Detection of dengue viral RNA using a nucleic acid sequence-based amplification assay

S. J.L. Wu*, Mi Lee Eun Mi Lee, R. Putvatana, R. N. Shurtliff, K. R. Porter, W. Suharyono, D. M. Watts, C. C. King, G. S. Murphy, C. G. Hayes, J. W. Romano

*Corresponding author for this work

Research output: Contribution to journalArticlepeer-review

103 Scopus citations


Faster techniques are needed for the early diagnosis of dengue fever and dengue hemorrhagic fever during the acute viremic phase of infection. An isothermal nucleic acid sequence-based amplification (NASBA) assay was optimized to amplify viral RNA of all four dengue virus serotypes by a set of universal primers and to type the amplified products by serotype-specific capture probes. The NASBA assay involved the use of silica to extract viral nucleic acid, which was amplified without thermocycling. The amplified product was detected by a probe-hybridization method that utilized electrochemiluminescence. Using normal human plasma spiked with dengue viruses, the NASBA assay had a detection threshold of 1 to 10 PFU/ml. The sensitivity and specificity of the assay were determined by testing 67 dengue virus-positive and 21 dengue virus-negative human serum or plasma samples. The "gold standard" used for comparison and evaluation was the mosquito C6/36 cell culture assay followed by an immunofluorescent assay. Viral infectivity titers in test samples were also determined by a direct plaque assay in Vero cells. The NASBA assay was able to detect dengue viral RNA in the clinical samples at plaque titers below 25 PFU/ml (the detection limit of the plaque assay). Of the 67 samples found positive by the C6/36 assay, 66 were found positive by the NASBA assay, for a sensitivity of 98.5%. The NASBA assay had a specificity of 100% based on the negative test results for the 21 normal human serum or plasma samples. These results indicate that the NASBA assay is a promising assay for the early diagnosis of dengue infections.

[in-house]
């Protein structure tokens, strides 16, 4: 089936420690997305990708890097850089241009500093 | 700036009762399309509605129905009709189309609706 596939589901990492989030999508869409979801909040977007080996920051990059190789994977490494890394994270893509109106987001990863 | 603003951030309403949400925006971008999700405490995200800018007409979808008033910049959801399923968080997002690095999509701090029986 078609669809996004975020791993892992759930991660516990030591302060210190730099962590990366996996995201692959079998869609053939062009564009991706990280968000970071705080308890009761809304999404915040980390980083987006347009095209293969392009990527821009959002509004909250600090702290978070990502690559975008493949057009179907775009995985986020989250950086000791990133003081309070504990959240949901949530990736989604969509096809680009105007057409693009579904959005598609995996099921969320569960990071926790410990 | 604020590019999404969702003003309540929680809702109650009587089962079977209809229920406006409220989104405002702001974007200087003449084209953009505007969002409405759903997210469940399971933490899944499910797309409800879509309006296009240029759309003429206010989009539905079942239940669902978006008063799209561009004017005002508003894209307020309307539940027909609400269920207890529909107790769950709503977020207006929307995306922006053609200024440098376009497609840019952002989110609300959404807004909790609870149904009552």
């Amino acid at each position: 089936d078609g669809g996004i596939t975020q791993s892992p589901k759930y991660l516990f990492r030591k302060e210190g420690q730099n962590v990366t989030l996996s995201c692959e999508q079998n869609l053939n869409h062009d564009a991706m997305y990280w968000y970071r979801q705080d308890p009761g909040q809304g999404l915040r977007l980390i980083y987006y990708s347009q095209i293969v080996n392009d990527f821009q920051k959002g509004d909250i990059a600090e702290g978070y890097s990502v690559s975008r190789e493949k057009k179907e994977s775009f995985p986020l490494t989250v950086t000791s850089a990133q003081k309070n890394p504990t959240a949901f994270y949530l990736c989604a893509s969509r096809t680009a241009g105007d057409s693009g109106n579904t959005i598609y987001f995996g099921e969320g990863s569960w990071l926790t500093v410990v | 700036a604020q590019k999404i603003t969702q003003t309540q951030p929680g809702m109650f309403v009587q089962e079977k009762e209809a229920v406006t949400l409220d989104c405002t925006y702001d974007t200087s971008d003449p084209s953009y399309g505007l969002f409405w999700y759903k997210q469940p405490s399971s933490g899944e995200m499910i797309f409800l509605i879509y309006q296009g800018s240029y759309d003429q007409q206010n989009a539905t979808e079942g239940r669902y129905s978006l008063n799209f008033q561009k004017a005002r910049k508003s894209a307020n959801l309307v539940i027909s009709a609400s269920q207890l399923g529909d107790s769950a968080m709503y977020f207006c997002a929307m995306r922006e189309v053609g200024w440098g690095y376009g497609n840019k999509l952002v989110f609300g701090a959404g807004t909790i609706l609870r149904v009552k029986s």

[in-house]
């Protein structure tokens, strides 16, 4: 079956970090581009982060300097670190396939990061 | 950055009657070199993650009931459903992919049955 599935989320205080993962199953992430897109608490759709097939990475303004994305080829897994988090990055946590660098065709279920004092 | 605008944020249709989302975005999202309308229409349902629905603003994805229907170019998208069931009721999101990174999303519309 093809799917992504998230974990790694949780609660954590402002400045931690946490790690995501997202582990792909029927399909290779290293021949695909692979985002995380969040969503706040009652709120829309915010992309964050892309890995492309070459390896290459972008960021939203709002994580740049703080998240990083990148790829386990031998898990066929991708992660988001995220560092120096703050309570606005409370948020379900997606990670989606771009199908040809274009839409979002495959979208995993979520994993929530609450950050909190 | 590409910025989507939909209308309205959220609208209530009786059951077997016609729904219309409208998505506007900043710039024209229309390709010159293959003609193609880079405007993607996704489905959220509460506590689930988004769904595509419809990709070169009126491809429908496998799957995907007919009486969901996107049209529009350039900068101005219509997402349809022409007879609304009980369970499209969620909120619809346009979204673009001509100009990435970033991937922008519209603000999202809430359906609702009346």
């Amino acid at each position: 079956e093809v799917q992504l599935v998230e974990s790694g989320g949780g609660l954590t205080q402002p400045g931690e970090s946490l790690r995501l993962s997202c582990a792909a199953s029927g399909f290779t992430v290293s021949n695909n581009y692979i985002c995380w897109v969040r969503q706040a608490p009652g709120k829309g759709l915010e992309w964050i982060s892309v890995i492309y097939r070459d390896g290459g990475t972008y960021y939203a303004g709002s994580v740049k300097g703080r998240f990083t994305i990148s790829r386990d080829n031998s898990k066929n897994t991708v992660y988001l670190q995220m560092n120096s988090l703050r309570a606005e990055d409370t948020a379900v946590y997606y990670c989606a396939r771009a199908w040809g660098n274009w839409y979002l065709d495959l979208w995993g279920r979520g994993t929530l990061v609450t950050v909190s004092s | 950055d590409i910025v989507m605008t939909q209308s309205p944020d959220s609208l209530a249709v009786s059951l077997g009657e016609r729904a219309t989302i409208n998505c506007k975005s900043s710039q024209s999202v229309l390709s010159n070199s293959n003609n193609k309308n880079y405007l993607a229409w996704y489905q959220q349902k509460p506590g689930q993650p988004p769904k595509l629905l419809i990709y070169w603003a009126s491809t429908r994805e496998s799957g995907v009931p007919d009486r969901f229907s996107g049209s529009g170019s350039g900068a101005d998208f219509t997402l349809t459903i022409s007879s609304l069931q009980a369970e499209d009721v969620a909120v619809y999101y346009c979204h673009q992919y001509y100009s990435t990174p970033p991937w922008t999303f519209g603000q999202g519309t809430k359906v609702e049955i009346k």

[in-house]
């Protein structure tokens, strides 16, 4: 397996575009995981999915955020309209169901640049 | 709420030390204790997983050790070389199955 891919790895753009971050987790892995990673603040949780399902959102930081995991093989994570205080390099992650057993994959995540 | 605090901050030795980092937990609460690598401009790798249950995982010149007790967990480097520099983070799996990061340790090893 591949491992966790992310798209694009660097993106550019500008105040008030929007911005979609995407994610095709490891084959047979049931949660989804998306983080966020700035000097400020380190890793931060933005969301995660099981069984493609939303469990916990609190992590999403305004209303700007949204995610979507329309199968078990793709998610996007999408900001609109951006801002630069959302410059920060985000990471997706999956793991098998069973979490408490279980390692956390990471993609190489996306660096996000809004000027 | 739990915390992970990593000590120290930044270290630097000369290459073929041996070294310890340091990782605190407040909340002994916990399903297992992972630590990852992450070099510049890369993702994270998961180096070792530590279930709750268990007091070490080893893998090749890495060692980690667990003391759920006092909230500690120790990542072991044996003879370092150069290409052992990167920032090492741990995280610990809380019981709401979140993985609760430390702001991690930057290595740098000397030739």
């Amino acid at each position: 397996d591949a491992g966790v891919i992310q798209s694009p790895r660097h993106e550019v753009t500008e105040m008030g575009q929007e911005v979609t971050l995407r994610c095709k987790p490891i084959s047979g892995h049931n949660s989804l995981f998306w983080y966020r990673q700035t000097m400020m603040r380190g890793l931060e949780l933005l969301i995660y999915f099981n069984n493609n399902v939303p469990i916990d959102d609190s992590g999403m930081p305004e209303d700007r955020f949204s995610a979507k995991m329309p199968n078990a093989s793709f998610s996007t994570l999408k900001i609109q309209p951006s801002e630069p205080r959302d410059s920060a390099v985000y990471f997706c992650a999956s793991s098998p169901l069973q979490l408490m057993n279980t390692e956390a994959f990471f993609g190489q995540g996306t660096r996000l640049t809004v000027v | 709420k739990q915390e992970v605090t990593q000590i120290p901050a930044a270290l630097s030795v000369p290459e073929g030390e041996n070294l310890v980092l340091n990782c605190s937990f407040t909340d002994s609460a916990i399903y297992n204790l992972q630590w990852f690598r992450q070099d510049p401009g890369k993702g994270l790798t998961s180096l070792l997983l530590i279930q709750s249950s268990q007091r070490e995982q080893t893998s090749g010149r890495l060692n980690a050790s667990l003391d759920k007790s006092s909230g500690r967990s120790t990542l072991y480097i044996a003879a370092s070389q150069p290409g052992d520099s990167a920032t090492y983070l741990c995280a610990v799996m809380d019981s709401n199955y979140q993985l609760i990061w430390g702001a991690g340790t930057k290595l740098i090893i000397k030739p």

Original languageEnglish
Pages (from-to)2794-2798
Number of pages5
JournalJournal of Clinical Microbiology
Issue number8
StatePublished - 2001
Externally publishedYes


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